Bleeding in liver surgery: prevention and treatment

Clin Liver Dis. 2009 Feb;13(1):145-154. doi: 10.1016/j.cld.2008.09.012.

Abstract

Intraoperative blood loss and transfusion of blood products are negatively associated with postoperative outcome after liver surgery. Blood loss can be minimized by surgical methods, including vascular clamping techniques, the use of dissection devices, and the use of topical hemostatic agents. Preoperative correction of coagulation tests with blood products has not been shown to reduce intraoperative bleeding and it may, in fact, enhance the bleeding risk. Maintaining a low central venous pressure has been shown to be effective in reducing blood loss during partial liver resections, and volume contraction rather than prophylactic transfusion blood products seems justified in patients undergoing major liver surgery. Although antifibrinolytic drugs have proved to be effective in reducing blood loss during liver transplantation, systemic hemostatic drugs are of limited value in reducing blood loss in patients undergoing partial liver resections.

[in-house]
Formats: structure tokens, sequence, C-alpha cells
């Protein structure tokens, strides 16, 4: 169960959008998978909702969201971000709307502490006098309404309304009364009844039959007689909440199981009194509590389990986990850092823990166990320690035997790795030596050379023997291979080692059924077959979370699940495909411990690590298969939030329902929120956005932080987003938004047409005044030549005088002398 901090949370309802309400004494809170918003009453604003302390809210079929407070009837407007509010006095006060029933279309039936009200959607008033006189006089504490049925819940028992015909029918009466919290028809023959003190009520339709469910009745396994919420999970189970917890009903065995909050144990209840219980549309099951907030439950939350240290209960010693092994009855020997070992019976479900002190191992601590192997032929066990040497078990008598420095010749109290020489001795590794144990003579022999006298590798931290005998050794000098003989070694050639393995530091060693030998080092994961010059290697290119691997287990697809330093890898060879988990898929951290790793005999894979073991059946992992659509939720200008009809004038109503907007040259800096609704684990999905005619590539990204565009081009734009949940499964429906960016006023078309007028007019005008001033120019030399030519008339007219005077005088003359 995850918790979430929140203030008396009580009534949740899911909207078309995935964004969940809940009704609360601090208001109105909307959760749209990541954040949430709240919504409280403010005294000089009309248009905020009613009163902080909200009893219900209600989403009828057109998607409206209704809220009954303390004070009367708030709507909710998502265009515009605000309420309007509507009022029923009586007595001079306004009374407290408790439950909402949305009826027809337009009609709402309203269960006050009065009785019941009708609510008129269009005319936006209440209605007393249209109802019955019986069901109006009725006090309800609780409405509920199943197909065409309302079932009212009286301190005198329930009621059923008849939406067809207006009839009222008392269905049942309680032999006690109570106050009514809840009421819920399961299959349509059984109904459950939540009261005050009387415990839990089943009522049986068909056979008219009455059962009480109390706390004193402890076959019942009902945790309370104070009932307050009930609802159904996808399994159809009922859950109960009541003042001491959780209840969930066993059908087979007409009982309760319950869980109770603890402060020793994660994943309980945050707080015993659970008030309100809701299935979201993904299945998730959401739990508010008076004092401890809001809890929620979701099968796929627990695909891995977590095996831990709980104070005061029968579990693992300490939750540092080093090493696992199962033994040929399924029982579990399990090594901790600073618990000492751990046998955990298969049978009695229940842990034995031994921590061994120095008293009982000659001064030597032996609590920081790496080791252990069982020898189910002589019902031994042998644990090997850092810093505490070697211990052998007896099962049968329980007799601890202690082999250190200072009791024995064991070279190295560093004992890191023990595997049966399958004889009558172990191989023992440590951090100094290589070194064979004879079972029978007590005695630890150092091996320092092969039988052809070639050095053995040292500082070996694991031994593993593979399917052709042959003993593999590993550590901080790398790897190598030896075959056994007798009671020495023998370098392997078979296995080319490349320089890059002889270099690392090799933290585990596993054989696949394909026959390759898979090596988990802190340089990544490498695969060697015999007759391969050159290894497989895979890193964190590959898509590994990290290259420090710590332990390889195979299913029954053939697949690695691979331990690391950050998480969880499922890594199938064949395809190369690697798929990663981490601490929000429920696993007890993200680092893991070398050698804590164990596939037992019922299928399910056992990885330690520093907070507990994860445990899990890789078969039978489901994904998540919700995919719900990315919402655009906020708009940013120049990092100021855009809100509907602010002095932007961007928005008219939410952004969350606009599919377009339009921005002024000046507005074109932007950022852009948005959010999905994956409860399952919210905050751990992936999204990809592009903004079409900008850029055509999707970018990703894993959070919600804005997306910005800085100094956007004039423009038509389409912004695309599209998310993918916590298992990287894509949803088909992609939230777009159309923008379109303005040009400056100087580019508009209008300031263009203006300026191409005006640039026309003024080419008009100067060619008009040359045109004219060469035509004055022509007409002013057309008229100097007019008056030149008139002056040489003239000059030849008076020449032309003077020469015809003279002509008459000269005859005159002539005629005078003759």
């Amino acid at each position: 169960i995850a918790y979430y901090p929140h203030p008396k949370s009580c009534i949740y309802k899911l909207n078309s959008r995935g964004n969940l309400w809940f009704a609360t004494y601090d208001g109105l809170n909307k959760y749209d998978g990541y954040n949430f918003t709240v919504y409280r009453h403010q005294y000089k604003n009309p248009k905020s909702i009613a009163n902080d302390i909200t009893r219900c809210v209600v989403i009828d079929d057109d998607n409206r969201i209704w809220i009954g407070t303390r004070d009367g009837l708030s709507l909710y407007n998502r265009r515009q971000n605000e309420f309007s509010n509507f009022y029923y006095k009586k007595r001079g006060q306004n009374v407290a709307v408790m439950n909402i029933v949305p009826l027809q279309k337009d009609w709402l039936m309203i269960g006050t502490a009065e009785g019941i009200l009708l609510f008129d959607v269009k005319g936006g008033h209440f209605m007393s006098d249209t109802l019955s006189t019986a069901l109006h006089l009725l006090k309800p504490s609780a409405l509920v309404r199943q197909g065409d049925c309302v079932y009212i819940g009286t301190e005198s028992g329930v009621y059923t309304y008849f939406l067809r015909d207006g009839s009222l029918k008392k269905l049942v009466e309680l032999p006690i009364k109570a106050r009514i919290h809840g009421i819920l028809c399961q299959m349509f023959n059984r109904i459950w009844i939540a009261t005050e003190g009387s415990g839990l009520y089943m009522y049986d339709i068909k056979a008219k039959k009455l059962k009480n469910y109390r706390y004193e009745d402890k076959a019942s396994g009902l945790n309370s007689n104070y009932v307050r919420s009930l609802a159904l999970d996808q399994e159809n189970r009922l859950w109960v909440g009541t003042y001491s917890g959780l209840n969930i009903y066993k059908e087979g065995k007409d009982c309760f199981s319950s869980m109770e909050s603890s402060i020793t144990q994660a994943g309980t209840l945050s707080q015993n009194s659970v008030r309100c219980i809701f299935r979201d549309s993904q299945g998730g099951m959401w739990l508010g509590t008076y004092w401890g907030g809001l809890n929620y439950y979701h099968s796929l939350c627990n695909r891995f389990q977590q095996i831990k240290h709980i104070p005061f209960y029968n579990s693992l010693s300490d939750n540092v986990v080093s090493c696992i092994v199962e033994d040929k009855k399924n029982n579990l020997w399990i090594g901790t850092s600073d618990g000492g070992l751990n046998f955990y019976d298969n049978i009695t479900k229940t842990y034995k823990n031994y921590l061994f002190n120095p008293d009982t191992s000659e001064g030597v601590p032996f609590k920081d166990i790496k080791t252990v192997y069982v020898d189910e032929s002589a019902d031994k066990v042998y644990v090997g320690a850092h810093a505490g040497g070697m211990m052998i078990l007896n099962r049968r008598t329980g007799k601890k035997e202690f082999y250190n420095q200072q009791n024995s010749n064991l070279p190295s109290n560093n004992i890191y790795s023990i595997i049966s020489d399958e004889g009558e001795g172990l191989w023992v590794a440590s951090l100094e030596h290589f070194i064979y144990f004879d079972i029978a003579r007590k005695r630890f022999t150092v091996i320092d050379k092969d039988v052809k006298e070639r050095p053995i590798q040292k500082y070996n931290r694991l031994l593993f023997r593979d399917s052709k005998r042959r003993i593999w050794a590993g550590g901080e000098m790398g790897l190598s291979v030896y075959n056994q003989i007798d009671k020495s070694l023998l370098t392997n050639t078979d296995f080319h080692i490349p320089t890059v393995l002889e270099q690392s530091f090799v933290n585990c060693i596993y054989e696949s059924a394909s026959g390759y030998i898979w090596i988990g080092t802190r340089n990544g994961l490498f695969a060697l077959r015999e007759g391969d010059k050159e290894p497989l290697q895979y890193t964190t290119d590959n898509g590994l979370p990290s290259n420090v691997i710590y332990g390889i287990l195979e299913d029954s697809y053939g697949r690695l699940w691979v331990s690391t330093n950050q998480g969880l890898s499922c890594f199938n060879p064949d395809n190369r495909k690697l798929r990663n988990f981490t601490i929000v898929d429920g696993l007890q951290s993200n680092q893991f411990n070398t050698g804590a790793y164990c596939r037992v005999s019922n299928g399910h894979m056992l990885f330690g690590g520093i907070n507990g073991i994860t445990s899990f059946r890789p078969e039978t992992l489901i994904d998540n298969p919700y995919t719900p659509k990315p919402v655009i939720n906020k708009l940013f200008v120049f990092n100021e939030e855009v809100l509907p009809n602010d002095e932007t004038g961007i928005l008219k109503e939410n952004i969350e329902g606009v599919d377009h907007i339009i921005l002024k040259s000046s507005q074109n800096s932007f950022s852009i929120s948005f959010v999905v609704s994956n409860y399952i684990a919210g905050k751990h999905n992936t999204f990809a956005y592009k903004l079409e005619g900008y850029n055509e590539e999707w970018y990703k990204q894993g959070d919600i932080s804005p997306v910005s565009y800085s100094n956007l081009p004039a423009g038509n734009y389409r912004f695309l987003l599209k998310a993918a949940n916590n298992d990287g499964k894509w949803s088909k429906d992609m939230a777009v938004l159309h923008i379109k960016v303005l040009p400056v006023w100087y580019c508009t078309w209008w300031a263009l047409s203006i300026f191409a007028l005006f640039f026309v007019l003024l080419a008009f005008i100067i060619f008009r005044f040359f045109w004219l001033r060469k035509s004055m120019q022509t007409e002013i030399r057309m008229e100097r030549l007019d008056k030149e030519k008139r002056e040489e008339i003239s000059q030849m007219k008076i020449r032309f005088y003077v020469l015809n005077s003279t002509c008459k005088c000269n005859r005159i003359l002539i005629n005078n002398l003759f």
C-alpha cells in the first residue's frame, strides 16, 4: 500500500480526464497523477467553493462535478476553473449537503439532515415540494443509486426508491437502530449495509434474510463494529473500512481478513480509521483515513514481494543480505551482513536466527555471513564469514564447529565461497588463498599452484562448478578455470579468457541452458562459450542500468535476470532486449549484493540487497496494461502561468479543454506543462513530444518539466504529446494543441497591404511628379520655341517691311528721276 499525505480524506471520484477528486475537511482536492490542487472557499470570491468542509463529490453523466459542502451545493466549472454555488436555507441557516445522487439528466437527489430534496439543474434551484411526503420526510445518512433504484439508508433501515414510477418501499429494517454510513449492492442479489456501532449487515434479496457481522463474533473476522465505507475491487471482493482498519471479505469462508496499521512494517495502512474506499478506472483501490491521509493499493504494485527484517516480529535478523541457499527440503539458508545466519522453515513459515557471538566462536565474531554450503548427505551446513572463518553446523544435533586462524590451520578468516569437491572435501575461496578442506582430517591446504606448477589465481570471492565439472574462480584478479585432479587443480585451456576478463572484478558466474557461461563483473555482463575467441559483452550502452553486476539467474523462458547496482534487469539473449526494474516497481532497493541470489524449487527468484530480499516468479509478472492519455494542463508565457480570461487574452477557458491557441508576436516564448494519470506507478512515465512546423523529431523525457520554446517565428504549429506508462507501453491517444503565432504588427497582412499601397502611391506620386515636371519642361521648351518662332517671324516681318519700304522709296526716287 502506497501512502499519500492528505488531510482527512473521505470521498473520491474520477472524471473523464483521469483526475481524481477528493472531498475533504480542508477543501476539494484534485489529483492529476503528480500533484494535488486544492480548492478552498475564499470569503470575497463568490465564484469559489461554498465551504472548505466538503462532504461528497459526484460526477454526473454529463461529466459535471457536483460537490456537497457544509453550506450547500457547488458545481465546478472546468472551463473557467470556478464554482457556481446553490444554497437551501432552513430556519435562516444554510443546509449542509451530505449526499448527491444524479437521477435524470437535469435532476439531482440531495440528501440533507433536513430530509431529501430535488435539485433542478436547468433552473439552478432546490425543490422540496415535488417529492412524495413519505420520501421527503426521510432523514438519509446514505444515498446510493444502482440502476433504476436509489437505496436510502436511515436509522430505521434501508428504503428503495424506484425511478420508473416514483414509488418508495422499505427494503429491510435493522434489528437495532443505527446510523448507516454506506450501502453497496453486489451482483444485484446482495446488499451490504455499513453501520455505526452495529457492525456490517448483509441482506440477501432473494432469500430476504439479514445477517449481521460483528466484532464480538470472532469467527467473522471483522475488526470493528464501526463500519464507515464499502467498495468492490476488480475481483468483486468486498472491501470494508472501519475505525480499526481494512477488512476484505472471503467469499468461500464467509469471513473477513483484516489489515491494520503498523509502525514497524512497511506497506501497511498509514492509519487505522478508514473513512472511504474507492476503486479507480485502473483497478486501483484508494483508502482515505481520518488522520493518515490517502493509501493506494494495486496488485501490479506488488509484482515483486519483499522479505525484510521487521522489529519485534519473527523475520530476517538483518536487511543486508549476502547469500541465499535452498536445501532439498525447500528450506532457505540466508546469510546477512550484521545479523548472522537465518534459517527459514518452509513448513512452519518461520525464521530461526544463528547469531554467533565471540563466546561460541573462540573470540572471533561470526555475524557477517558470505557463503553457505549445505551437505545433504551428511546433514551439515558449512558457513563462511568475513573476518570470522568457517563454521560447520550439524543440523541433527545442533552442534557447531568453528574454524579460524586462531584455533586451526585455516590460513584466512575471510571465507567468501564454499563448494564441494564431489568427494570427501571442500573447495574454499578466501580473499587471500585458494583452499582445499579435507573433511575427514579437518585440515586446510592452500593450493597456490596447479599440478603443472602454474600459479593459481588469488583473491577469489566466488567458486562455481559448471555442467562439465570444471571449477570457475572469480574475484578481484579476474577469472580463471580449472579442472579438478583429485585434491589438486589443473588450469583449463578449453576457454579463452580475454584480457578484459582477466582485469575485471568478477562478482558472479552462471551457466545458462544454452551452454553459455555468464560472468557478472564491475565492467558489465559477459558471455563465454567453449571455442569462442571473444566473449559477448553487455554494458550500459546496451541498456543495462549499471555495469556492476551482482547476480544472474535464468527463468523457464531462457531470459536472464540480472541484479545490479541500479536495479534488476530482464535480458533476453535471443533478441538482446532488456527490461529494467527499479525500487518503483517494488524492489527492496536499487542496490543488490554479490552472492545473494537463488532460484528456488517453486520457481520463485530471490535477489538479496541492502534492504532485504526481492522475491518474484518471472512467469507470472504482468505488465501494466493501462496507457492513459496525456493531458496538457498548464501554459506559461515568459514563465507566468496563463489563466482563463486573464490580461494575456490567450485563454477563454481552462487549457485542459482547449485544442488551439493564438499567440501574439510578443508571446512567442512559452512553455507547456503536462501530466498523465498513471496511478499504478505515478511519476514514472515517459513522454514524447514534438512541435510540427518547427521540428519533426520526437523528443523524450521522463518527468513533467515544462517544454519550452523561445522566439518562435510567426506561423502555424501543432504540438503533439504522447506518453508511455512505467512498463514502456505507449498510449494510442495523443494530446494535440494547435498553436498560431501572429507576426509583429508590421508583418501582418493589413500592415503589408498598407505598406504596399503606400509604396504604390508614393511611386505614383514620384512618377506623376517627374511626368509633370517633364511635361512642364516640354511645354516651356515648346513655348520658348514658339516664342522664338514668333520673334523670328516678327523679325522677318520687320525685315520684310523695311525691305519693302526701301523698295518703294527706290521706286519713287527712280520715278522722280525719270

MeSH terms

  • Antifibrinolytic Agents / therapeutic use
  • Aprotinin / therapeutic use
  • Blood Loss, Surgical / prevention & control*
  • Fibrin Tissue Adhesive / therapeutic use
  • Hemostatics / administration & dosage
  • Hemostatics / therapeutic use
  • Hepatectomy
  • Humans
  • Intraoperative Complications / prevention & control*
  • Liver Diseases / surgery*
  • Liver Transplantation*
  • Monitoring, Intraoperative
  • Tranexamic Acid / therapeutic use

Substances

  • Antifibrinolytic Agents
  • Fibrin Tissue Adhesive
  • Hemostatics
  • Tranexamic Acid
  • Aprotinin